I have always been a little stimulated by the concept of Dr Dolittle – being able to talk to the animals. I wanted to be a Vet during a part of my growing up, but realised that I did not have the academic temperament at school to achieve the grades I would need.
I have come to believe that my dog, Abbie, whom many of you met last Saturday, responds better to my commands when I say, ‘please’. ‘Settle, please.’ ‘On your bed, please.’ ‘Sit, please.’ This is, of course, in addition to the extremely large vocabulary that Border Collies are able to achieve – and even if they don’t I am biased enough about Border Collies to claim that do.
I can’t understand what she is saying when she barks, although I am attentive to the different sounds of her bark, that is, play, warning of stranger, fear, or pain. But I can understand, by her actions what she wants; when she wants to go outside, for example. There are, I suspect, other things that I interpret her to be expressing, but some, if not many, of these things may be anthropomorphisms, that is, human attributes that I give to her.
When I received back my last Theology Essay before graduating, my lecturer, who was an Archbishop of Canterbury’s appointment to the Anglican Doctrine Commission, wrote at the bottom of the page how he would miss my discussions involving the dependence of animals upon God as an example to us human beings.
My argument went something like, if we could talk to dolphins and pigs, what we could learn about worship based on true dependence upon God. I think I even included this argument in one of my essays, let alone in tutorial discussions.
This is, I think, not as strange as it might sound, when we read biblical passages of Jesus saying,
Look at the birds of the air; they neither sow nor reap nor gather into barns, and yet your heavenly Father feeds them. Matthew 6:26
Are not two sparrows sold for a penny? Yet not one of them will fall to the ground unperceived by your Father. Matthew 10:29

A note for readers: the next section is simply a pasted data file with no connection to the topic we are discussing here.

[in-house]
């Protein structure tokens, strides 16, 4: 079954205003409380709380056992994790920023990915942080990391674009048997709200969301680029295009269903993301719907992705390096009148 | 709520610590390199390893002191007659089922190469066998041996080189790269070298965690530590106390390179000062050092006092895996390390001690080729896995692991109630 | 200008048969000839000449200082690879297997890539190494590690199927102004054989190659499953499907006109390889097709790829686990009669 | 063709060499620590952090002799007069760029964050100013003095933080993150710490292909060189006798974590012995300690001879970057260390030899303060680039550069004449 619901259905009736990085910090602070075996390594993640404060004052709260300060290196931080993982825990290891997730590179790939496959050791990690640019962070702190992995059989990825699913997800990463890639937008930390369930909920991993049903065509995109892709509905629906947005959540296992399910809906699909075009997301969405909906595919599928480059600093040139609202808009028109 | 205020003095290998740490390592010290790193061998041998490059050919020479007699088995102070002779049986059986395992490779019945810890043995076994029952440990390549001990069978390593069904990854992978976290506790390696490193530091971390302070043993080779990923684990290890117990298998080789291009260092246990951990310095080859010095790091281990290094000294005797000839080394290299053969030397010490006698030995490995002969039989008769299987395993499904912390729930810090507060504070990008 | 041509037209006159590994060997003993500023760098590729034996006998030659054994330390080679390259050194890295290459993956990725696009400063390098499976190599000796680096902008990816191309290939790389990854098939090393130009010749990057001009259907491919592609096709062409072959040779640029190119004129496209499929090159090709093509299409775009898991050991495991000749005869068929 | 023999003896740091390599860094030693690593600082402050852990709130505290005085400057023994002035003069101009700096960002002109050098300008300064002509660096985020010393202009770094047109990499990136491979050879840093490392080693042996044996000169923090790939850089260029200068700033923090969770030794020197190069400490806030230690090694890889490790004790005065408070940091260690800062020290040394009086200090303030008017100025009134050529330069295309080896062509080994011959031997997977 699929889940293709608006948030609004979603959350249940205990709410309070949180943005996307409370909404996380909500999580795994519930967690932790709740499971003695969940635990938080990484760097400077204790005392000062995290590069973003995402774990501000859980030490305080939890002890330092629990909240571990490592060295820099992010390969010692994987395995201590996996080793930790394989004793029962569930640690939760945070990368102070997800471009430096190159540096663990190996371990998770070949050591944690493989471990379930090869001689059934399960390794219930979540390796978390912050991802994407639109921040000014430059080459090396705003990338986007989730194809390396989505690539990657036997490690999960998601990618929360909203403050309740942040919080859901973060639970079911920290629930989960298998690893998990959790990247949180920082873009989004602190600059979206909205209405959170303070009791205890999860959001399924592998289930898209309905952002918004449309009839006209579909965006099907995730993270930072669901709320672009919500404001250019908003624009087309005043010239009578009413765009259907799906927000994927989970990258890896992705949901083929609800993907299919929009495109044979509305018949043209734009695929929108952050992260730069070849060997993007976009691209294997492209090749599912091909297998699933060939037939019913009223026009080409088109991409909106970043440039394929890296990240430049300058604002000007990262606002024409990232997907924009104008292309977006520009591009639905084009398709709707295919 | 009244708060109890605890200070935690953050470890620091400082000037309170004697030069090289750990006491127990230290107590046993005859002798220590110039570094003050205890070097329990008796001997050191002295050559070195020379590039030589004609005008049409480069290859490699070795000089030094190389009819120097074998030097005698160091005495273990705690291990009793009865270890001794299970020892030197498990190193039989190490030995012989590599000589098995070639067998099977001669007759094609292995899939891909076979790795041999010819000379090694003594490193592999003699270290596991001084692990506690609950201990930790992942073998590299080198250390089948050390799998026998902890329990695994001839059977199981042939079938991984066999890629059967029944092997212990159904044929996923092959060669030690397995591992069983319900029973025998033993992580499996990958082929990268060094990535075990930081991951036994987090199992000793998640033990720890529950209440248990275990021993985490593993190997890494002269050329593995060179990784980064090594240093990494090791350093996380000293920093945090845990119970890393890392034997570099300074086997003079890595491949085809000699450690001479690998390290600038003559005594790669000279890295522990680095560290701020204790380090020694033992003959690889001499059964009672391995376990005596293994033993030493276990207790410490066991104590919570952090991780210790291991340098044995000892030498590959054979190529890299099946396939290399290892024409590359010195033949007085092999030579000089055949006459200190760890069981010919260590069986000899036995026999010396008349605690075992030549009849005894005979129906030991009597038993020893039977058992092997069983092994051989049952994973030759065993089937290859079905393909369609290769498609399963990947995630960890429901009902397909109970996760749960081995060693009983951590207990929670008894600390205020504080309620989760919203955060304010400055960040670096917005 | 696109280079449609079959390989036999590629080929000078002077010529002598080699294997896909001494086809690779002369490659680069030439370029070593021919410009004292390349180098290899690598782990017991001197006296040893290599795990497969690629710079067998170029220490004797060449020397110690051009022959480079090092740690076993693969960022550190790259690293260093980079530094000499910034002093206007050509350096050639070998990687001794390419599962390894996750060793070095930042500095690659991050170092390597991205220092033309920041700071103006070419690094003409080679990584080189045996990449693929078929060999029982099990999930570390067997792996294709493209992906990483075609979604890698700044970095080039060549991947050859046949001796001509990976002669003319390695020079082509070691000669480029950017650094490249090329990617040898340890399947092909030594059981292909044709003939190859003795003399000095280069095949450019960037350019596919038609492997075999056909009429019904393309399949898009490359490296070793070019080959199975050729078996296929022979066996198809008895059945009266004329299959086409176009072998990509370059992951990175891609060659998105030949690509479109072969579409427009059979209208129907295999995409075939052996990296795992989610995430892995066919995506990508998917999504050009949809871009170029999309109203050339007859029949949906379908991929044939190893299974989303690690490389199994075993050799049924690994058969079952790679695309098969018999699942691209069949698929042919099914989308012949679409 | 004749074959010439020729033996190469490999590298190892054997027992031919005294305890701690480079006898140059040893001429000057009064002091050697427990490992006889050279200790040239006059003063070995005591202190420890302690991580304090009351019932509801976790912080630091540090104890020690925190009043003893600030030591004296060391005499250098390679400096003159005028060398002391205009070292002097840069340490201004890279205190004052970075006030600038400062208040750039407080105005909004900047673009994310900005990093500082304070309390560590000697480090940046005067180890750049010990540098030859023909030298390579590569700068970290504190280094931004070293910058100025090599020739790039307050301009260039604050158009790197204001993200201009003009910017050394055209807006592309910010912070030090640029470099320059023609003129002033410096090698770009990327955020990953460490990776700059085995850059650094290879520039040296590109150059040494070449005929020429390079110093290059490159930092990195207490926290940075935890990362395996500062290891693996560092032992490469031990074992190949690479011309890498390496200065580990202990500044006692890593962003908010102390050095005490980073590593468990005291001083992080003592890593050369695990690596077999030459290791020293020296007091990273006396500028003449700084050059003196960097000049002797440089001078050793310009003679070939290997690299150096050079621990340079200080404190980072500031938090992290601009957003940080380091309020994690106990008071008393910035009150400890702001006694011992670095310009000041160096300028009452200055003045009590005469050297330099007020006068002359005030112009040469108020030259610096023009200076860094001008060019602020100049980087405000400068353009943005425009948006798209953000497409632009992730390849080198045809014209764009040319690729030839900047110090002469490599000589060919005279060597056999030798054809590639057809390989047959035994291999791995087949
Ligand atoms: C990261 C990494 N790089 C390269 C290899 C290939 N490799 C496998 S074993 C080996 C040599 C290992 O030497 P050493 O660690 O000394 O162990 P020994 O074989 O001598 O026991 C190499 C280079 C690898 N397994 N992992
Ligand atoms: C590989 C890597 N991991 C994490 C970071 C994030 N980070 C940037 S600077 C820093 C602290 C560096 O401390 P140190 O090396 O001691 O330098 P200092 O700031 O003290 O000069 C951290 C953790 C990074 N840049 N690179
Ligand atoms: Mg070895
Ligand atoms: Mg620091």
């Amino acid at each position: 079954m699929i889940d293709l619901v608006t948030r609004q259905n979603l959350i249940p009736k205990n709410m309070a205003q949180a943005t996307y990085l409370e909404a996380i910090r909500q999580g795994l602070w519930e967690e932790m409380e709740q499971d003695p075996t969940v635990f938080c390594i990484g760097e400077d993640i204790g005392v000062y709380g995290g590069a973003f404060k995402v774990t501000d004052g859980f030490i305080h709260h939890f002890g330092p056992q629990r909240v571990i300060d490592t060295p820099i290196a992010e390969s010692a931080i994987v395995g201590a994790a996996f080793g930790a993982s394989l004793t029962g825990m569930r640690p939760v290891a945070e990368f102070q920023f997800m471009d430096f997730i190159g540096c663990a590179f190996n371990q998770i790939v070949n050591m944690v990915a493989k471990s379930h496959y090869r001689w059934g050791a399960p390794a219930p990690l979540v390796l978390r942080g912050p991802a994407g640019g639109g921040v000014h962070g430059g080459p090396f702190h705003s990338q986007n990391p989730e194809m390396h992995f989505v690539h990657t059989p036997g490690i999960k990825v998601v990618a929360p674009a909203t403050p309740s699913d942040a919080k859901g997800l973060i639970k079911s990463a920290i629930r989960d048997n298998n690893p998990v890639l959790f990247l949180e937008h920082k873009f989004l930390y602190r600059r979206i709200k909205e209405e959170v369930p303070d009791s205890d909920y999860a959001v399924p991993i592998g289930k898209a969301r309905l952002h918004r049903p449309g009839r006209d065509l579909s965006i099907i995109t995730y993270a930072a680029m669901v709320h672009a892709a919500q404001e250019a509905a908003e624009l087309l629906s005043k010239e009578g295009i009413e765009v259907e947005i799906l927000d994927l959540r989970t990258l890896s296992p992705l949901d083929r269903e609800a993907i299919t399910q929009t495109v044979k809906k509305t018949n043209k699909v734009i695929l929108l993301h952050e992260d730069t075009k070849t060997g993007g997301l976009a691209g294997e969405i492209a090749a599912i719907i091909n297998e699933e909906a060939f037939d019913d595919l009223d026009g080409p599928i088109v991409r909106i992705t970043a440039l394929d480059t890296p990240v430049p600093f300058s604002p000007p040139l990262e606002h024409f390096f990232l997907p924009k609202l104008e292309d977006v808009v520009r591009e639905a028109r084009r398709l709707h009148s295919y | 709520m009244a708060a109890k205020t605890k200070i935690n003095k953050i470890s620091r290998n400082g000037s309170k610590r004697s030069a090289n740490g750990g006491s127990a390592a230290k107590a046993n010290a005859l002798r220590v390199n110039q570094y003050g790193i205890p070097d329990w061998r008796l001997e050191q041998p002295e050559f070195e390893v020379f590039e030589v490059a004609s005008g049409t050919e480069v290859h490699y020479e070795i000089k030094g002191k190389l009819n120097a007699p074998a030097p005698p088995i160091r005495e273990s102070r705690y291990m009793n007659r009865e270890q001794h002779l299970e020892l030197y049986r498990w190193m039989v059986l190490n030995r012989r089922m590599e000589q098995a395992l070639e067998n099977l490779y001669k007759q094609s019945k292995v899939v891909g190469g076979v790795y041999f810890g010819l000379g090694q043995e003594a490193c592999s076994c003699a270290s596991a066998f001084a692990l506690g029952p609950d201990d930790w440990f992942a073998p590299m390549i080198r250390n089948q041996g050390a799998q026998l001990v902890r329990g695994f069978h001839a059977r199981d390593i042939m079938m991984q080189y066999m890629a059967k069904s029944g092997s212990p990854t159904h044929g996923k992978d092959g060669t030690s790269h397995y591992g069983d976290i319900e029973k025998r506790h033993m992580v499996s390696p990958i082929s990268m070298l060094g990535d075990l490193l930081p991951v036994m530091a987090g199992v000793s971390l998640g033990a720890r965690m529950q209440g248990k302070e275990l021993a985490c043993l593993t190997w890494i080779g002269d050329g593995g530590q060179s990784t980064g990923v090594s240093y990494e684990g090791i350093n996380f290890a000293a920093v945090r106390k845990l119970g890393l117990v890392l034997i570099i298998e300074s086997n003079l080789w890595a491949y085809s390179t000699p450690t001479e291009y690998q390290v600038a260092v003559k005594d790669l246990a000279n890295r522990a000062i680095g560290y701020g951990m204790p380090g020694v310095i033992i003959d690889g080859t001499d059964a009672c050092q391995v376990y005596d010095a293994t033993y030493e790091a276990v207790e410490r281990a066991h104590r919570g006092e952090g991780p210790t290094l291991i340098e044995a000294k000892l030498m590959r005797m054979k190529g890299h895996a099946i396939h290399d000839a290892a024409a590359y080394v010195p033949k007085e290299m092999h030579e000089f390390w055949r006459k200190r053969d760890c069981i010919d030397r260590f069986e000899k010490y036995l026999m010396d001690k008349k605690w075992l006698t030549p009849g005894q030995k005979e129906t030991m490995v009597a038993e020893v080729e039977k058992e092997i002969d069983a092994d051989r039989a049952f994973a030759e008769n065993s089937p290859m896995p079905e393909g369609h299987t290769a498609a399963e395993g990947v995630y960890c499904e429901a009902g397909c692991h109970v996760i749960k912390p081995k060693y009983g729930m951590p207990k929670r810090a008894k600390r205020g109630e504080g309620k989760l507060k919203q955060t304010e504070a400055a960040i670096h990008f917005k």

Are not five sparrows sold for two pennies? Yet not one of them is forgotten in God’s sight. Luke 12:6
‘But ask the animals, and they will teach you;
the birds of the air, and they will tell you;
ask the plants of the earth, and they will teach you;
and the fish of the sea will declare to you.
Who among all these does not know
that the hand of the Lord has done this? Job 12:7-9
For in my jealousy and in my blazing wrath I declare: On that day there shall be a great shaking in the land of Israel; the fish of the sea, and the birds of the air, and the animals of the field, and all creeping things that creep on the ground, and all human beings that are on the face of the earth, shall quake at my presence. Ezekiel 38:19-20
It seems to me that there is a relationship between Yahweh the Creator and the creation. Other parts of creation are dependent upon Yahweh the Provider and even respond to Yahweh the Judge.
There is, of course, a difference between humans and animals. Our creation by Yahweh includes God’s image and likeness (Genesis 1) spoken of as God’s breath (Genesis 2). This image and likeness we see in the story of the eating of the fruit of the tree of the knowledge of good and evil as the ability to choose. We humans can choose to accept or reject, worship or not worship, God whereas animals are dependent upon God by instinct. So you can see my assumption about animals expressing worship of God through their dependence, and what we might learn from them if we could talk with them.